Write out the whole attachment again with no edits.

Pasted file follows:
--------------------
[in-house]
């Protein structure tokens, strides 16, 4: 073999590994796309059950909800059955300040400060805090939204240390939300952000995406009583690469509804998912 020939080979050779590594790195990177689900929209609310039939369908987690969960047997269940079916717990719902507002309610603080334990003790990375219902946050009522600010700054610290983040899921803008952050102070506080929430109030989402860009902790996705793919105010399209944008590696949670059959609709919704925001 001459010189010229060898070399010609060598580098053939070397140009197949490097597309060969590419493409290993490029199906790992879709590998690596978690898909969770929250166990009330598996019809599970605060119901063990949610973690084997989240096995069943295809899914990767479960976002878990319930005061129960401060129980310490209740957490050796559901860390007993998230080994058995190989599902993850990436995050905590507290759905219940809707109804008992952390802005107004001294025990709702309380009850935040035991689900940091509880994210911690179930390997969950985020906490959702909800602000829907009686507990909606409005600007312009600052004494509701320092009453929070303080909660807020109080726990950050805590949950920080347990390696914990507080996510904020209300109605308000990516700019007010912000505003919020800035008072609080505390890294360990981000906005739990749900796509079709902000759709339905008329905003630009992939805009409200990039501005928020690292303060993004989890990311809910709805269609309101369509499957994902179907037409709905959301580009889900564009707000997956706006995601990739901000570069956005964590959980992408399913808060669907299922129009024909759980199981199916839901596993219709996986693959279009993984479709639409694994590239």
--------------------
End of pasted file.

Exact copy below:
[in-house]
């Protein structure tokens, strides 16, 4: 073999590994796309059950909800059955300040400060805090939204240390939300952000995406009583690469509804998912 020939080979050779590594790195990177689900929209609310039939369908987690969960047997269940079916717990719902507002309610603080334990003790990375219902946050009522600010700054610290983040899921803008952050102070506080929430109030989402860009902790996705793919105010399209944008590696949670059959609709919704925001 001459010189010229060898070399010609060598580098053939070397140009197949490097597309060969590419493409290993490029199906790992879709590998690596978690898909969770929250166990009330598996019809599970605060119901063990949610973690084997989240096995069943295809899914990767479960976002878990319930005061129960401060129980310490209740957490050796559901860390007993998230080994058995190989599902993850990436995050905590507290759905219940809707109804008992952390802005107004001294025990709702309380009850935040035991689900940091509880994210911690179930390997969950985020906490959702909800602000829907009686507990909606409005600007312009600052004494509701320092009453929070303080909660807020109080726990950050805590949950920080347990390696914990507080996510904020209300109605308000990516700019007010912000505003919020800035008072609080505390890294360990981000906005739990749900796509079709902000759709339905008329905003630009992939805009409200990039501005928020690292303060993004989890990311809910709805269609309101369509499957994902179907037409709905959301580009889900564009707000997956706006995601990739901000570069956005964590959980992408399913808060669907299922129009024909759980199981199916839901596993219709996986693959279009993984479709639409694994590239």